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manufacturing

Is Your Manufacturing Supply Chain Strategy Up to Snuff?

manufacturingManufacturers can gain more visibility into their supply chain by overcoming technological and cultural hurdles, according to an Industry Week column.

In the piece, Cyndi Fulk Lago, a vice president and leader of the supply chain technology practice at consulting and outsourcing firm Capgemini, and Anish Verma, a principal in Capgemini’s automotive practice, write that supply chain executives must lead changes in processes, technology and culture.

“Business processes need to become more integrated across business functions and across their supply chain network,” they write. “Seamless workflow of information and, more important, up and down stream supply chain decisions is a foundational step toward transparency.”

Technological advances can increase visibility, too. Specifically cloud-based platforms, mobile technology and predictive analytics make massive amounts of useful data available to manufacturers in real-time.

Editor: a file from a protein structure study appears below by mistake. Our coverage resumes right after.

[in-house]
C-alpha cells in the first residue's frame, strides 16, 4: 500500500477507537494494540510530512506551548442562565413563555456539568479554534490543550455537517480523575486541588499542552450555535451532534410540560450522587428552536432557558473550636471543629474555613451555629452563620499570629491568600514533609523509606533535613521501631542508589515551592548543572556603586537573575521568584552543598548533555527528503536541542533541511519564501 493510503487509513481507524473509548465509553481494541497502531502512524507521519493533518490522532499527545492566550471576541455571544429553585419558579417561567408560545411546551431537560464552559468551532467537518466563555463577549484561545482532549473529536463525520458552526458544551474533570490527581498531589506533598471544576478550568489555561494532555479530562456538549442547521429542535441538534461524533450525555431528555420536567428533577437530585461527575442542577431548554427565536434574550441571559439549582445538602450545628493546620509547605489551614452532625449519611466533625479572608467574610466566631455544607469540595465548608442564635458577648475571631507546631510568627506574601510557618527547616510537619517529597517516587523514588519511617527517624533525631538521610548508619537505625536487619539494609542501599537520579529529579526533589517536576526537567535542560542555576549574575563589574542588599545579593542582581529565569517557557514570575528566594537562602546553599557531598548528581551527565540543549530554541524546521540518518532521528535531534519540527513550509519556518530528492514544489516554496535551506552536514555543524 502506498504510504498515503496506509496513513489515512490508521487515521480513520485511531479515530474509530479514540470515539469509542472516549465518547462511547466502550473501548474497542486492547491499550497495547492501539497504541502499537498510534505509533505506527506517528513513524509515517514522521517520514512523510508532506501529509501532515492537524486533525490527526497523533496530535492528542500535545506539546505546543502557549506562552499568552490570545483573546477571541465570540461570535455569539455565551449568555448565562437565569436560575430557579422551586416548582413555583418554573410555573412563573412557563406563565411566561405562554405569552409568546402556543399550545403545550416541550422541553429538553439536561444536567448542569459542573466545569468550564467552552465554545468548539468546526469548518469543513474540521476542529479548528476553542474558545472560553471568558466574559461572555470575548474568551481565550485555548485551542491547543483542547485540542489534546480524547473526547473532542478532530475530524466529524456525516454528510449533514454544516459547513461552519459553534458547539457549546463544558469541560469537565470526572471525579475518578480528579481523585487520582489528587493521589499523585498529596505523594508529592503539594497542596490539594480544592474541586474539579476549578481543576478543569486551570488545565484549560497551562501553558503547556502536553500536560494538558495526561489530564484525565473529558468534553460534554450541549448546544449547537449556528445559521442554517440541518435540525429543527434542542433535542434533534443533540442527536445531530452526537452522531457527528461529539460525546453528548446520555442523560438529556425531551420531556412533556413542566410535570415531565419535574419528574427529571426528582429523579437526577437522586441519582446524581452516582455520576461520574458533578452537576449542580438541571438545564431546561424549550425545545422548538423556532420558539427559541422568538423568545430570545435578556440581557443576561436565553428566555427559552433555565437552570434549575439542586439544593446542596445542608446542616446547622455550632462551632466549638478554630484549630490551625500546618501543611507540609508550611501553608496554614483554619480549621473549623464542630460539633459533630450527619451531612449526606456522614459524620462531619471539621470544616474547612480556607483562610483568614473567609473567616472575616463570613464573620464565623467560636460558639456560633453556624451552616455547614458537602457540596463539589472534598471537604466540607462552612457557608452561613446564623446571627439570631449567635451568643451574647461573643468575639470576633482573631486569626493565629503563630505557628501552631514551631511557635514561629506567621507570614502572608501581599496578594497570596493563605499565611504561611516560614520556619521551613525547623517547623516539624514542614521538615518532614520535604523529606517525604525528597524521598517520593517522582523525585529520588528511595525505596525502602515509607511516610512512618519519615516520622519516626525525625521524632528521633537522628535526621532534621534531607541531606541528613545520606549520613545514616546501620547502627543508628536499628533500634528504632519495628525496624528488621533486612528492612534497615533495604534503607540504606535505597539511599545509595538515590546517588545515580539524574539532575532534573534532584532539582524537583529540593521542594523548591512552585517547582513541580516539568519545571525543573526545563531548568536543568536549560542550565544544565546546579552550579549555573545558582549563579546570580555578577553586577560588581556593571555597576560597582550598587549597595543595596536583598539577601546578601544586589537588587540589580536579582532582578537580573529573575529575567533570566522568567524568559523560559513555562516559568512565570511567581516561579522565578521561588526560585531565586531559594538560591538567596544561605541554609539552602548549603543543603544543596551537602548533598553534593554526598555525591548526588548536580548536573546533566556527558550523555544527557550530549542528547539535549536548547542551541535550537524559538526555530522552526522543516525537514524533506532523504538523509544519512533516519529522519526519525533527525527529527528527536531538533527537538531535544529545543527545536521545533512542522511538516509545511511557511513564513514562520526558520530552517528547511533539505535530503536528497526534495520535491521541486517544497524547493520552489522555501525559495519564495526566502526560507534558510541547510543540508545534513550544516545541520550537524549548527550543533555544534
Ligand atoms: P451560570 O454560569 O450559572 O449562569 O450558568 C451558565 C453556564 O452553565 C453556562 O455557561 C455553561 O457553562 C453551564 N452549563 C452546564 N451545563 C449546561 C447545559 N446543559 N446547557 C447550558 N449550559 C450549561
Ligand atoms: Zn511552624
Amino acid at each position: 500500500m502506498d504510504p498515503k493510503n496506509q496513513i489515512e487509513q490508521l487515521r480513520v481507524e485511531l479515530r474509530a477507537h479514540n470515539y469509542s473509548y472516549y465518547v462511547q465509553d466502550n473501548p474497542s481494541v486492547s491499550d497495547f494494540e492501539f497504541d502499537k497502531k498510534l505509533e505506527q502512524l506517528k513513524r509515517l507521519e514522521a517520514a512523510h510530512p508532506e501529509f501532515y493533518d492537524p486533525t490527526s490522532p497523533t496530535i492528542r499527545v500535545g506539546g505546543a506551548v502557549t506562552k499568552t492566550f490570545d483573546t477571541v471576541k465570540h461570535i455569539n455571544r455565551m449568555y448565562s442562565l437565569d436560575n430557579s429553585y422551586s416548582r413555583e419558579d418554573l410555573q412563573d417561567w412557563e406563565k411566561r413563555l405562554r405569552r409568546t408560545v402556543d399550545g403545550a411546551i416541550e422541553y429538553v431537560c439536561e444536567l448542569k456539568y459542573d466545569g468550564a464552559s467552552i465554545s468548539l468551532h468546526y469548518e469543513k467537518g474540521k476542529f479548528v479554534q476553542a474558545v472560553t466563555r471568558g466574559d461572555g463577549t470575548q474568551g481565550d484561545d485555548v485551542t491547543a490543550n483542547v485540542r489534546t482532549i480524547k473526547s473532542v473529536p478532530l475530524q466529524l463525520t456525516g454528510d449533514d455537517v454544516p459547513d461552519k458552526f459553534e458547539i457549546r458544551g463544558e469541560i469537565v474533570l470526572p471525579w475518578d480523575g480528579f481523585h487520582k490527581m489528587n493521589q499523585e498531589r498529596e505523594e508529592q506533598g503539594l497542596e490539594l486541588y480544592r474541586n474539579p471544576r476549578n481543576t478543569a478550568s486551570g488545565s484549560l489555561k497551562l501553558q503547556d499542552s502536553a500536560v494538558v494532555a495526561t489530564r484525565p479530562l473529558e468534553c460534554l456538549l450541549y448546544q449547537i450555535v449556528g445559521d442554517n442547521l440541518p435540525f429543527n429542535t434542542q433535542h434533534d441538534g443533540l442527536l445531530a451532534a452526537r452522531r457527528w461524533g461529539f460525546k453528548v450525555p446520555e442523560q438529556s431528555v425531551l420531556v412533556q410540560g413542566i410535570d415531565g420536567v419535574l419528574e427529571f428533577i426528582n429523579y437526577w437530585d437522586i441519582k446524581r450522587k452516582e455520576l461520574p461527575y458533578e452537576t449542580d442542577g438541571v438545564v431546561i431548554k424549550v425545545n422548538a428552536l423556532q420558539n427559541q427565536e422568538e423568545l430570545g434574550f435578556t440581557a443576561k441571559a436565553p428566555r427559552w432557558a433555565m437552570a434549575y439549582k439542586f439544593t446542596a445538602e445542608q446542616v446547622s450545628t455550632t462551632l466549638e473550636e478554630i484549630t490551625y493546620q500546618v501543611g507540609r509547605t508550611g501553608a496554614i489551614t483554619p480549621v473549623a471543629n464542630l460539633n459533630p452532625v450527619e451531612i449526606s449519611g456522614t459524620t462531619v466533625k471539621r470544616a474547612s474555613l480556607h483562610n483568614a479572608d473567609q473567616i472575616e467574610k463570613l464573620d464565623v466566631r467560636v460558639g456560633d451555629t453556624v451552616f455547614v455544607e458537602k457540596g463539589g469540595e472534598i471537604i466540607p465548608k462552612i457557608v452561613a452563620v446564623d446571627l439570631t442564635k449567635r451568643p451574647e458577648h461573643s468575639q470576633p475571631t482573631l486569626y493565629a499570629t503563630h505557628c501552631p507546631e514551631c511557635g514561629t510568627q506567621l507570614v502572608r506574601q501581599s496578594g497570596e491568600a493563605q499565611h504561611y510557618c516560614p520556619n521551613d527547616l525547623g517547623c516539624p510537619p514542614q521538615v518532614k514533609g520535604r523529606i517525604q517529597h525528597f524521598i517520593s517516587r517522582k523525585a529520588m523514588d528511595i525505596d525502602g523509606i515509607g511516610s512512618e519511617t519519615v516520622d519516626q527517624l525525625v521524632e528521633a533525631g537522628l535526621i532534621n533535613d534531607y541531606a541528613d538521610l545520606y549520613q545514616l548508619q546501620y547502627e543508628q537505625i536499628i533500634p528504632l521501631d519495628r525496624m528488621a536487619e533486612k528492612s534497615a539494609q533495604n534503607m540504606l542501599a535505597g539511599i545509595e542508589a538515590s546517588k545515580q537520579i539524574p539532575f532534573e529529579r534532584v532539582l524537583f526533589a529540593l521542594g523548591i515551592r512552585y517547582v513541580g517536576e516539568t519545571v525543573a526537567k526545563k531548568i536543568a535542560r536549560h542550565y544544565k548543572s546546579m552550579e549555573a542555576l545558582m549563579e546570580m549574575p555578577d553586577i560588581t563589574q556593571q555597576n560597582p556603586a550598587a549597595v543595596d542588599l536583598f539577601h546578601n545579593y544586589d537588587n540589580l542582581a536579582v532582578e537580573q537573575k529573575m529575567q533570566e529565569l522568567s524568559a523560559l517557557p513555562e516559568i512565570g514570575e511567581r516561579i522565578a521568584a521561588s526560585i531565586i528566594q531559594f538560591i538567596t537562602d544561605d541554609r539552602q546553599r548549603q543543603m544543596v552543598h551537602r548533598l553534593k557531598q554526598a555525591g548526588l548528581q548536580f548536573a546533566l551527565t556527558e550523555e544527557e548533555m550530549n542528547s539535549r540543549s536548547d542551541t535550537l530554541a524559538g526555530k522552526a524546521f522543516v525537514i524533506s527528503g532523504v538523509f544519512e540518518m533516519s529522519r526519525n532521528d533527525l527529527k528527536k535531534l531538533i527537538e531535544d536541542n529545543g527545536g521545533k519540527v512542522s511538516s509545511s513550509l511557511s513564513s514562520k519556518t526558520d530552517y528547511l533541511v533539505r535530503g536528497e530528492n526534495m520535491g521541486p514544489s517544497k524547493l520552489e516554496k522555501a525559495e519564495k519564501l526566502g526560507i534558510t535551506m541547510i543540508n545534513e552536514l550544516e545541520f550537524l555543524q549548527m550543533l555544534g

But in addition to investing in new technologies, manufacturers must also implement a cultural shift — “both within manufacturers’ walls and across their supply networks.” This includes eliminating data silos through collaborations across departments and with suppliers.

Meanwhile, only 10 percent of small and midsized manufacturers have a fully implemented strategy to optimize their supply chain performance, according to a survey of 120 of these businesses, conducted by Grant Thornton LLP for the National Association of Manufacturers.

The manufacturers remain optimistic about their business’ outlook, with more than 80 percent saying they were very or somewhat positive. But they say their supply chains show room for improvement. Thirty-six percent said they had only informal supply chain processes and little measurement of integrated tactical plans.

Respondents said they focused most of their supply chain efforts — and received the most benefits from— the following: building closer relationships with a few key suppliers, centralizing procurement for improved supplier terms and compliance, and nearshoring suppliers for lower transportation costs and other benefits.

“At the end of the day, it all hinges on staying competitive globally,” said Chad Moutray, chief economist for the National Association of Manufacturers, in a blog post about the survey. “That’s why I think so many manufacturers are focused on the supply chain, because it offers ways to increase quality and efficiency while lowering costs.”

 

 

 

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